Paul's Passing Thoughts

How Church Ruins Your Life

Posted in Uncategorized by Paul M. Dohse Sr. on October 25, 2015

12088408_1201486316563031_6525778434069415145_nMeme Post #1

“Church” was never meant to be an institution, but rather a family meeting in private homes because that’s what families do. During the soon approaching Thanksgiving Day, extended families will meet together locally. In others words, for example, the Dohse family is a large family with descendants living all over the world, but more than likely, only the descendants living in the Dayton, OH area will gather together in one place. Few families maintain a purpose-built facility for meeting together. In fact, that would be deemed rather strange.

The 1st century assembly of Christ had a family mindset that is hard for us to comprehend. “They had all things in common” is not a socialist statement, it is a statement regarding their family mindset at that time. The “Church” concept did not really get a foothold in Christianity until the 4th century. The word “church” is a replacement word added to Bible translations and goes hand in glove with the institutionalization of Christianity.

One reason this is important is because families operate differently than institutions. In families, order and unity is achieved through what families are supposed to be about – love and respect. Thanksgiving dinner will go well this year because of family cooperation. Yes, there will be organization, but it will be based on many considerations other than authority. Mom and grandma will tell the men to stay out of the kitchen, and they will obey. When mom says its time to eat, everyone will come to the table. Everyone recognizes that the food part is mom’s gift. If some of the men tarry in front of the football game, aunt Beth will enter the room with a pair of scissors and threaten to cut the power cord on the big screen TV, and so it goes.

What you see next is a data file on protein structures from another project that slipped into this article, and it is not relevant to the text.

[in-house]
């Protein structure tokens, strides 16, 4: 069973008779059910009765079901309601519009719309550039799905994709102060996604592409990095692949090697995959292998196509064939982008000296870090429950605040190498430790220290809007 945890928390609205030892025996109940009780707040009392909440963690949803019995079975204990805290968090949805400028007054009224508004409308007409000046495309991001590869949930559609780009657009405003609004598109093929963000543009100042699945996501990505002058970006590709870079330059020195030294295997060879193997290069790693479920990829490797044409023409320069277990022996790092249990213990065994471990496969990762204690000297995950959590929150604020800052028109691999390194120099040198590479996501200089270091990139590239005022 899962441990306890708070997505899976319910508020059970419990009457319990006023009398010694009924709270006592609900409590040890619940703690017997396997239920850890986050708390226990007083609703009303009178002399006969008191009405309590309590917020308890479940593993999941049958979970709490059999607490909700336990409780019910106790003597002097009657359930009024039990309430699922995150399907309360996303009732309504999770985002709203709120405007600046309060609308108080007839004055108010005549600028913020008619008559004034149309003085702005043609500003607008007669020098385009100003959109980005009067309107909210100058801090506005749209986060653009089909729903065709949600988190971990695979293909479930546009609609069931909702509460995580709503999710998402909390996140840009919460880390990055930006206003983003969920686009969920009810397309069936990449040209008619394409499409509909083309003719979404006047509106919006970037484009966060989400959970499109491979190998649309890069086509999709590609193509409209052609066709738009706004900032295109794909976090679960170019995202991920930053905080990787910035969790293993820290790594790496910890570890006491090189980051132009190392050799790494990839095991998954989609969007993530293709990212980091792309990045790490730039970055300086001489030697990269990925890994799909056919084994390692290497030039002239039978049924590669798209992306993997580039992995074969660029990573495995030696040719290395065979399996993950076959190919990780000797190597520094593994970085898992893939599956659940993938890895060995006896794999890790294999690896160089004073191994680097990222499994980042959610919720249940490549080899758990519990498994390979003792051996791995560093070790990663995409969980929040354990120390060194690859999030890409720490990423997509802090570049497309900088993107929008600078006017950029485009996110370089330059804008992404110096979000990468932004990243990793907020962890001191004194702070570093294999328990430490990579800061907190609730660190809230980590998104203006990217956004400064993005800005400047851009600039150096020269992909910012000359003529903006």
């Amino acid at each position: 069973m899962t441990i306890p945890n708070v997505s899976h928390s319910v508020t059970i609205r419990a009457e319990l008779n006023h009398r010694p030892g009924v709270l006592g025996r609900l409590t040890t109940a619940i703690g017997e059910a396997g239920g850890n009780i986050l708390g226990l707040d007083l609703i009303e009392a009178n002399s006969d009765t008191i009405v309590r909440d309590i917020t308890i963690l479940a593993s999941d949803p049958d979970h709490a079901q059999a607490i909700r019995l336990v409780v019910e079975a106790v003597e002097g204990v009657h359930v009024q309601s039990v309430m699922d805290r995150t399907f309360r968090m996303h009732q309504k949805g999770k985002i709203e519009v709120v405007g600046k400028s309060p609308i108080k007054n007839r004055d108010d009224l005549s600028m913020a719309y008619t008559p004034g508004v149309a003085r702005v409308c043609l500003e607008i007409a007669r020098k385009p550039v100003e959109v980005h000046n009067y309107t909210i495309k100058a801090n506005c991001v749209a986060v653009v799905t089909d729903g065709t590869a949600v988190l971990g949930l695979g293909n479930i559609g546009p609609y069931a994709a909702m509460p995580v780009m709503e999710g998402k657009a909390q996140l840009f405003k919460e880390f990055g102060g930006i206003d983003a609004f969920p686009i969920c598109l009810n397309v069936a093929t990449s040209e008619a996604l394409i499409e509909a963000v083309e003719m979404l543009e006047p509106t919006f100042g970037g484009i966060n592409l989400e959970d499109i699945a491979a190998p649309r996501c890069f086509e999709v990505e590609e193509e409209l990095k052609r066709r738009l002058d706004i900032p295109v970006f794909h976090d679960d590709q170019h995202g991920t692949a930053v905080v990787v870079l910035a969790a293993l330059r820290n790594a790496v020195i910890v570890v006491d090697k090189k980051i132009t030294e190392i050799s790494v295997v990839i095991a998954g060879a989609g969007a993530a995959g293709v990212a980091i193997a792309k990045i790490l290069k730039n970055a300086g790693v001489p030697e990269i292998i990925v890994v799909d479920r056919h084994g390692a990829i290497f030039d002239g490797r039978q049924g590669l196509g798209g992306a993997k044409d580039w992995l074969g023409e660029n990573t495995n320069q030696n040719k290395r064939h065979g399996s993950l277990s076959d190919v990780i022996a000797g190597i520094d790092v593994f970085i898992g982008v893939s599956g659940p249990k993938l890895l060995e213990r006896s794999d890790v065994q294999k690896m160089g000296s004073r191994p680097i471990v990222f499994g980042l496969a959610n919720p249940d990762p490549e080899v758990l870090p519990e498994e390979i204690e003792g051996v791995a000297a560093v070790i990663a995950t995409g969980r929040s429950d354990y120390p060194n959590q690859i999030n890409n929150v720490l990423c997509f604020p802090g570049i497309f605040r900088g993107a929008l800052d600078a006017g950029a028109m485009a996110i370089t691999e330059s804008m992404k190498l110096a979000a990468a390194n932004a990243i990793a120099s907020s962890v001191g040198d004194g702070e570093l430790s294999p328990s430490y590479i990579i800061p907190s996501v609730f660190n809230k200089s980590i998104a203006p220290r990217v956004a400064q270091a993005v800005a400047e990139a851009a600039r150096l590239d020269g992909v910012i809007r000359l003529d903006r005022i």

Much could be discussed here (this is a many-faceted dynamic), but the family concept circumvents cultism. Cults are predicated on authority—always. No authority, no cult; they must have authority. The integration of authority and religion always results in cultism. It starts with an authoritative presupposition resulting in a mind-control mandate. The institutional church was clearly founded on authority supposedly mandated by Christ through what we call apostolic succession. Immediately after the demise of the most prominent apostles, the so-called church fathers began clamoring for a centralized religious authority based in Rome. The home fellowships led by elders vigorously resisted this attempted transition. After a messy power struggle that lasted for more than 200 years, for the most part, home fellowships succumbed to the Roman church’s claim of apostolic succession and divine authority.